With home loan interest rates still relatively low across the country, now might be the time to look at financing your dream log home or refinancing for a fun remodel! This can be a tedious process and its best to get started early. As you begin the process, you will find that there are some differences in financing a log home compared to financing a conventional home. In areas where log homes are typical, such as the northern Wisconsin, appraisers will often have little trouble locating nearby sales of similar homes, which makes assigning a value to a log home fairly simple. In areas where log homes are uncommon, however, assigning a value can be a challenge.
We wanted to share some thoughts about both new home and refinance loans you might consider…
Getting Your Loan
- Pre-qualify, so you are better able to plan within your budget.
- Learn about the real estate market in the area where you are going to build. Realtors are a great resource for this. This is beneficial during a remodel as well. It is critical in understanding home value vs cost…Location, location, location, as they say.
- What down payment is required? You will find that each lender has different policies. Most lenders require a 20-50% down payment on a conventional loan. The size of the loan can also determine the down payment percentage. If you own the land outright, the equity in the land may count towards your down payment needs.
Selecting A Lender for New Construction
- Look for an experienced construction lending loan officer, preferably in log or timber frame construction. You will want to deal with an expert that you can rely on during the building process.
- Ensure your lender will accommodate the required payment terms of your log home or timber frame company. Understanding this upfront can save many challenges later in the process.
- Lenders offer two types of construction loans:
- With a Two-Time Closeloan, the construction loan is refinanced into a new permanent mortgage loan once the home is completed. This type of transaction requires that you re-qualify for the new permanent mortgage, and it also requires that you pay two sets of closing costs.
- A One-Time Closeloan may be a less expensive approach. In this situation, the lender provides one loan for the construction period. When the home is complete, the loan will automatically convert to a permanent mortgage. Lender policies vary, but for the most part, this type of loan will not require you to re-qualify or pay new closing costs when the home converts to the permanent mortgage.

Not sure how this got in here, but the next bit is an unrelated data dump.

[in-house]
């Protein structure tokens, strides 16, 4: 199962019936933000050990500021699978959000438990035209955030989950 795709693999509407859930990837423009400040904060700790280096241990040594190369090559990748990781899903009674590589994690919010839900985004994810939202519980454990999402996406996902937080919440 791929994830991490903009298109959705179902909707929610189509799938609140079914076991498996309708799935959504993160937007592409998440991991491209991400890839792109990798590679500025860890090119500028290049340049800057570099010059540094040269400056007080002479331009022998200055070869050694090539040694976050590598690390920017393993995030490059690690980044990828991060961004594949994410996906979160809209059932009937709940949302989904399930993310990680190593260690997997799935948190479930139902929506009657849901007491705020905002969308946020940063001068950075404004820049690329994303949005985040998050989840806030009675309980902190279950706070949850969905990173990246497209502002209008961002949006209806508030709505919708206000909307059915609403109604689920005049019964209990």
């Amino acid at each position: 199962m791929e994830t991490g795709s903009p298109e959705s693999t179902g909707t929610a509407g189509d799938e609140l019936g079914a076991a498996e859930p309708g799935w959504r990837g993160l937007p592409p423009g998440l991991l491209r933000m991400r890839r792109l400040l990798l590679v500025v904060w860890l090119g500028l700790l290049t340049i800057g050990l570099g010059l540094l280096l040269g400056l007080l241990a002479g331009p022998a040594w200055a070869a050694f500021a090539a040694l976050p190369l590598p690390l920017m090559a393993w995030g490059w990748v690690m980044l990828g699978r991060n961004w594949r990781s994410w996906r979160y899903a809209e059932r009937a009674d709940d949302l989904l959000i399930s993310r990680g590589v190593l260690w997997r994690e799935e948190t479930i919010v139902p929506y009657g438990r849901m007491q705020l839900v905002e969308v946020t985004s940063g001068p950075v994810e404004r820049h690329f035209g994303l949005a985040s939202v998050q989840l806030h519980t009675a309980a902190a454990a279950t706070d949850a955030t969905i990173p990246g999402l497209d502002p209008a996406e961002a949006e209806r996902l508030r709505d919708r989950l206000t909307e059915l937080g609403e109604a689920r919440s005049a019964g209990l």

During the construction of your home, you will typically pay an interest-only payment based on the loan’s balance. As your balance increases, so will your monthly payment. When the home is complete, the payment will include Principal, Interest, Tax and Insurance (like a normal conventional loan). Construction loan terms vary from 6 months to 12 months and beyond. Check with your lender for more specific information about your situation.
Selecting a Lender and understanding a Refinance:
- More than likely you will pay new lending costs: Because of the upfront costs involved with refinancing, whether it actually saves you money depends on many factors, not the least of which is the interest rate cut you’re getting and how long you plan to stay in your home.
- Resetting the clock on your mortgage: This isn’t necessarily a negative, but it’s something to consider. When you refinance, you could opt for a shorter mortgage and go from, say, a 30-year loan to a 15-year loan.
- You could be getting rid of Private Mortgage Insurance (PMI): This added fee is required when you have less than 20% equity in your home. If you put less than 20 percent down on your home when you first got it, your lender likely required you to get private mortgage insurance (PMI) at a cost between 0.5 percent and 1.5 percent — or more — of your home loan. However, if your home has risen in value since then and your new loan would be for 80 percent or less of your home’s worth (meaning you have at least 20 percent equity in your home), refinancing could do away with PMI.
This is an exciting process, if planned properly…The devil is in the details as they say!